“We’re getting kids to come into a safe space and hang out, learning their interests, letting them guide the way,” she went on. “We had kids coming in who were really interested in video games, and we started teaching them about coding. It was inspiring to watch them discover something they didn’t even know could be a career path.

Other participants learn résumé-building skills and create LinkedIn pages, she added. “When you want to go apply at Six Flags for a summer job, it’s really cool if you can give them a résumé with the application; it sets them apart. We also teach social-media responsibility, making kids aware that things follow you around, and your reputation online can have repercussions. That’s been a great program.”


Summer to Remember

Yet, the Gándara Center continues to look for new ways to make a difference. For instance, its directors continually heard from parents in the community who were stressed out about summer approaching, and having no child care and nowhere for their children to go, Brecher said, adding that kids at risk lose contact with the teachers and coaches that become their mentors during the school year. “We hear from police departments that summer in the inner city becomes a lot more dangerous.”

As Gándara’s 40th anniversary approached last year, Executive Director Henry East-Trou was adamant that he didn’t want to celebrate by spending money on a self-congratulatory gala. Instead, recognizing the financial need of many families who wanted to send their kids to summer camp but couldn’t afford it, Gándara reached out to the city of Springfield and Baystate Health, as well as a public fundraising campaign, to send 103 underserved Springfield youth to camp last summer, free of charge.

“There was so much wonderful feedback,” she said. “We heard from parents who said they didn’t know what they would do, but their kids were having the best time, exercising and doing things they never thought they’d have a chance to do. And we heard from people at the camp that these kids added a new, fresh layer to what’s going on there.”

Gándara recently started receiving calls asking if it would conduct a similar program in 2018, and with the continued support from Baystate and a campaign aiming to raise $20,000, it once again hopes to send 100 kids to summer camp.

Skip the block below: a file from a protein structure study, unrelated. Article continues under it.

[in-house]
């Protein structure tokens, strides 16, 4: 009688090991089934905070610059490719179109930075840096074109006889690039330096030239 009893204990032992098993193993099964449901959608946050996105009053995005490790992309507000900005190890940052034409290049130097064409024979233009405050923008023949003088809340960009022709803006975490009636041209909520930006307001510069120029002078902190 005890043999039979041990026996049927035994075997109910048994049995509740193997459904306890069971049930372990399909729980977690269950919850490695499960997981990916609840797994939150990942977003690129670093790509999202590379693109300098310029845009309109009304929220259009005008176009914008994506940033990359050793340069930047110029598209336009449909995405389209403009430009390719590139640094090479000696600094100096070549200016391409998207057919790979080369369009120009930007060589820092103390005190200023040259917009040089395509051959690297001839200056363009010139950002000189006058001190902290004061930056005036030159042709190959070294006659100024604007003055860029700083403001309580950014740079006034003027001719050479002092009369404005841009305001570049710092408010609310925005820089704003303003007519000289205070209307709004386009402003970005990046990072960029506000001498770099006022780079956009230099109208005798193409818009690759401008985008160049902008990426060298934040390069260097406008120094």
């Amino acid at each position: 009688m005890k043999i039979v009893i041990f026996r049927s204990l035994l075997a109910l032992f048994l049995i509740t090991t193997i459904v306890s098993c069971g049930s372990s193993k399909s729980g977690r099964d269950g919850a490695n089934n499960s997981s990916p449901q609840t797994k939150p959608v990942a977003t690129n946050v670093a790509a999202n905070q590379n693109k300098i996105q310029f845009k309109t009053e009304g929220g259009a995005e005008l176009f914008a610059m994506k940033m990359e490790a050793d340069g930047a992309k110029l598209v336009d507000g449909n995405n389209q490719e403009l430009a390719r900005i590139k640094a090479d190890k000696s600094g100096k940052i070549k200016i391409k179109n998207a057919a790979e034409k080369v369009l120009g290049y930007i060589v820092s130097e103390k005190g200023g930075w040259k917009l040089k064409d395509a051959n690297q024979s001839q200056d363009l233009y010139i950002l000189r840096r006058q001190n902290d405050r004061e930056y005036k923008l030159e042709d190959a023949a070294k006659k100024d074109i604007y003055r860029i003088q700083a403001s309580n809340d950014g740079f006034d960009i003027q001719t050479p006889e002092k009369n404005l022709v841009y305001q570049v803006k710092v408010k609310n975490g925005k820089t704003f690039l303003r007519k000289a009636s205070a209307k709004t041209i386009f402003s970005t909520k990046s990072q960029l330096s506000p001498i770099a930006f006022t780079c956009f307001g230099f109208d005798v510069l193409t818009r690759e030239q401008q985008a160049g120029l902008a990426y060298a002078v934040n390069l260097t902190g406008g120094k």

With more than 800 employees statewide, Gándara is always looking to expand, Brecher said. “It’s always nice to grow from a business standpoint, but it really comes down to expanding in a way that is in direct response to the needs of the community.”

Meanwhile, the center continues to hone its focus in intriguing ways, such as its interest in establishing a focus on transgender youth, which is a special population with needs as distinct as the Hispanic population Gándara was originally created to serve.

“It’s not fair to have these youth who are transitioning to be in homes with a lot of other kids who are not, and with staff who don’t recognize and understand what they’re going through,” she told HCN. “We’re not serving them as best we can if we’re not placing them in a residence with other transgender youth and staff who may be transitioning or at least had training in gender studies. So we’re currently exploring what a facility dedicated to transgender youth in DCF care would look like, and that’s exciting.”

It’s just one more way the Gándara Center is reaching people where they need to be met.

“We’re trying to improve people’s lives, and we’re changing people’s lives,” she said. “This is literally life-changing work.”